Gannon, Kate Elizabeth, & Mike Hulme (2018, January-June). Geoengineering at the “Edge of the World”: Exploring perceptions of ocean fertilisation through the Haida Salmon Restoration Corporation. Geo: Geography and Environment, 5(1), e54 (open access). 21 pp. (doi: 10.1002/geo2.54) (Link: https://doi.org/10.1002/geo2.54)
Abstract: The Haida Salmon Restoration Corporation’s (HSRC) 2012 ocean fertilization experiment introduced a controversial geoengineering technology to the First Nations village of Old Massett on the islands of Haida Gwaii in British Columbia. Local debate centred on conflicting interpretations of the potential environmental impacts of the project and on the Corporation’s attempts to align its public brand with the Haida name and proud identity of environmental stewardship. More broadly, the controversy illustrated long-standing arguments about the desirability and feasibility of ocean fertilisation as a geoengineering response to the threat of anthropogenic climate change. Using the HSRC case, this paper reports a novel situated study of public perceptions of geoengineering that combines ethnographic engagement with Q-methodology. Three distinct viewpoints on ocean fertilisation are revealed, shaped by the unique confluence of social, political, cultural and environmental circumstances of Haida Gwaii. These viewpoints on ocean fertilisation reflect different ideas held by local residents about planetary limits, about the way humans attain knowledge of natural systems and about the human values of, and responsibilities toward, nature. Although the revealed viewpoints are constructed through contextually specific local meanings, they engage with debates that emerge across a range of other geoengineering technologies and which reflect contested philosophical positions visible in wider environmental management and restoration discourses. The case of ocean fertilisation off the islands of Haida Gwaii may therefore provide a useful benchmark for reflexivity in geoengineering governance. Our case study shows that engaging with the situated beliefs and values that underpin human attitudes and responses towards novel geoengineering technologies is a sine qua non for good governance. Even so, our results suggest such technologies will likely always be contested given the diverse ways in which people understand human relations with the non-human world.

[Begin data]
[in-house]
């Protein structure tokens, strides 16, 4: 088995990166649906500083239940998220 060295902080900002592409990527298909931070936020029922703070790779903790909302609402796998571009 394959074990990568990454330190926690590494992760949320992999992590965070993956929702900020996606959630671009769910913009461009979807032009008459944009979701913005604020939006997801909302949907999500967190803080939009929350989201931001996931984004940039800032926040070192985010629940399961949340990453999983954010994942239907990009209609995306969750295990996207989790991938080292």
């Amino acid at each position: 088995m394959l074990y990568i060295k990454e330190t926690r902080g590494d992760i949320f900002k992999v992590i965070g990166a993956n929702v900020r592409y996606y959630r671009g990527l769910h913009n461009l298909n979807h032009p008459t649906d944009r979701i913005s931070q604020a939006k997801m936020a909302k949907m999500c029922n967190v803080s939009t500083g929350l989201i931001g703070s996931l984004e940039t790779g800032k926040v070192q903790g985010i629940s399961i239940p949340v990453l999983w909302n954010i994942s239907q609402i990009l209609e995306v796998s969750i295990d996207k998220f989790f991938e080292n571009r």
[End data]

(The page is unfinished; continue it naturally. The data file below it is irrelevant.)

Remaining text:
Kate Elizabeth Gannon <email@example.com> is with the Grantham Research Institute on Climate Change and the Environment, London School of Economics, London, UK. Mike Hulme <firstname.lastname@example.org> is in the Department of Geography, University of Cambridge, Cambridge, UK.